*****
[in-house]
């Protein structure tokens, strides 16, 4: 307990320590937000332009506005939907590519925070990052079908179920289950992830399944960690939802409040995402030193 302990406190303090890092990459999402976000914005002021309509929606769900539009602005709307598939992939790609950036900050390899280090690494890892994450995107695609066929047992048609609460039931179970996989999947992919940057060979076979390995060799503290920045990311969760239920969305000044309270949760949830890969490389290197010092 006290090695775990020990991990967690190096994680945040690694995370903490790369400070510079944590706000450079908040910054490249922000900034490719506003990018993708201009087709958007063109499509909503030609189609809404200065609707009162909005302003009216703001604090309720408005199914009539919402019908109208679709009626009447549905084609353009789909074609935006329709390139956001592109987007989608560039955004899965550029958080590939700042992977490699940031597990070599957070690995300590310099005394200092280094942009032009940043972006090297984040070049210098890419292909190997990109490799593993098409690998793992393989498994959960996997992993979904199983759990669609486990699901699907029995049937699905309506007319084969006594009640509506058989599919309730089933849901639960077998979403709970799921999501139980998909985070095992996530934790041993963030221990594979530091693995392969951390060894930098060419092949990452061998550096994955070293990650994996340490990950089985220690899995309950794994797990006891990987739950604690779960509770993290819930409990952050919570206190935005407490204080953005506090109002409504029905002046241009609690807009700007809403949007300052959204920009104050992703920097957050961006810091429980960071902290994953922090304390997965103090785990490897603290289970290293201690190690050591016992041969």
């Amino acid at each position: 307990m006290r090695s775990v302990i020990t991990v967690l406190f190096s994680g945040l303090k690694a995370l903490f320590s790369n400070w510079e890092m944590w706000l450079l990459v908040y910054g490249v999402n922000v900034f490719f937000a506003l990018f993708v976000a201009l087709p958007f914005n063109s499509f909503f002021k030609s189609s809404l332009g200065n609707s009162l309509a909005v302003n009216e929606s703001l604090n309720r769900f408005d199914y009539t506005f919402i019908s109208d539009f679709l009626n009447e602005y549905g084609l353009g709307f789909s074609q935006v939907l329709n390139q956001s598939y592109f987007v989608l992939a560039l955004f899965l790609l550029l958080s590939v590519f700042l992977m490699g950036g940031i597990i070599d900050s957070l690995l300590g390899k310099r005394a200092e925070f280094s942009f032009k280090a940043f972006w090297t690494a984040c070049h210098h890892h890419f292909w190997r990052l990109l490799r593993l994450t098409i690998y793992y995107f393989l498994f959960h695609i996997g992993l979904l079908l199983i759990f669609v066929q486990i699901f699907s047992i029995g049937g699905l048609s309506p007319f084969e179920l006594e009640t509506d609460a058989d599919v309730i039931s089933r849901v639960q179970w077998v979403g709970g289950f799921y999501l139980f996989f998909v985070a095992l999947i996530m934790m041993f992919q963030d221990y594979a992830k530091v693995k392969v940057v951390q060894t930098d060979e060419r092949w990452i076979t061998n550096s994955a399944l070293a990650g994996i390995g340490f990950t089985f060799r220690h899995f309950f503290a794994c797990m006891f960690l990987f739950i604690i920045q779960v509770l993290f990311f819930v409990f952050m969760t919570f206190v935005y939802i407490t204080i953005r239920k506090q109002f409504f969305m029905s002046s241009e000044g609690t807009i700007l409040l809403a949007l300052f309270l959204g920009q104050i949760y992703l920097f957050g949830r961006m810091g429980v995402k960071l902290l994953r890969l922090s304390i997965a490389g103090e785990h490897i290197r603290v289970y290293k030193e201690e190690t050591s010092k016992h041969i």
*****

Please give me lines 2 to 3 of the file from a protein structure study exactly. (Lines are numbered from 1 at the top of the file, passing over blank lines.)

């Protein structure tokens, strides 16, 4: 307990320590937000332009506005939907590519925070990052079908179920289950992830399944960690939802409040995402030193 302990406190303090890092990459999402976000914005002021309509929606769900539009602005709307598939992939790609950036900050390899280090690494890892994450995107695609066929047992048609609460039931179970996989999947992919940057060979076979390995060799503290920045990311969760239920969305000044309270949760949830890969490389290197010092 006290090695775990020990991990967690190096994680945040690694995370903490790369400070510079944590706000450079908040910054490249922000900034490719506003990018993708201009087709958007063109499509909503030609189609809404200065609707009162909005302003009216703001604090309720408005199914009539919402019908109208679709009626009447549905084609353009789909074609935006329709390139956001592109987007989608560039955004899965550029958080590939700042992977490699940031597990070599957070690995300590310099005394200092280094942009032009940043972006090297984040070049210098890419292909190997990109490799593993098409690998793992393989498994959960996997992993979904199983759990669609486990699901699907029995049937699905309506007319084969006594009640509506058989599919309730089933849901639960077998979403709970799921999501139980998909985070095992996530934790041993963030221990594979530091693995392969951390060894930098060419092949990452061998550096994955070293990650994996340490990950089985220690899995309950794994797990006891990987739950604690779960509770993290819930409990952050919570206190935005407490204080953005506090109002409504029905002046241009609690807009700007809403949007300052959204920009104050992703920097957050961006810091429980960071902290994953922090304390997965103090785990490897603290289970290293201690190690050591016992041969």
């Amino acid at each position: 307990m006290r090695s775990v302990i020990t991990v967690l406190f190096s994680g945040l303090k690694a995370l903490f320590s790369n400070w510079e890092m944590w706000l450079l990459v908040y910054g490249v999402n922000v900034f490719f937000a506003l990018f993708v976000a201009l087709p958007f914005n063109s499509f909503f002021k030609s189609s809404l332009g200065n609707s009162l309509a909005v302003n009216e929606s703001l604090n309720r769900f408005d199914y009539t506005f919402i019908s109208d539009f679709l009626n009447e602005y549905g084609l353009g709307f789909s074609q935006v939907l329709n390139q956001s598939y592109f987007v989608l992939a560039l955004f899965l790609l550029l958080s590939v590519f700042l992977m490699g950036g940031i597990i070599d900050s957070l690995l300590g390899k310099r005394a200092e925070f280094s942009f032009k280090a940043f972006w090297t690494a984040c070049h210098h890892h890419f292909w190997r990052l990109l490799r593993l994450t098409i690998y793992y995107f393989l498994f959960h695609i996997g992993l979904l079908l199983i759990f669609v066929q486990i699901f699907s047992i029995g049937g699905l048609s309506p007319f084969e179920l006594e009640t509506d609460a058989d599919v309730i039931s089933r849901v639960q179970w077998v979403g709970g289950f799921y999501l139980f996989f998909v985070a095992l999947i996530m934790m041993f992919q963030d221990y594979a992830k530091v693995k392969v940057v951390q060894t930098d060979e060419r092949w990452i076979t061998n550096s994955a399944l070293a990650g994996i390995g340490f990950t089985f060799r220690h899995f309950f503290a794994c797990m006891f960690l990987f739950i604690i920045q779960v509770l993290f990311f819930v409990f952050m969760t919570f206190v935005y939802i407490t204080i953005r239920k506090q109002f409504f969305m029905s002046s241009e000044g609690t807009i700007l409040l809403a949007l300052f309270l959204g920009q104050i949760y992703l920097f957050g949830r961006m810091g429980v995402k960071l902290l994953r890969l922090s304390i997965a490389g103090e785990h490897i290197r603290v289970y290293k030193e201690e190690t050591s010092k016992h041969i």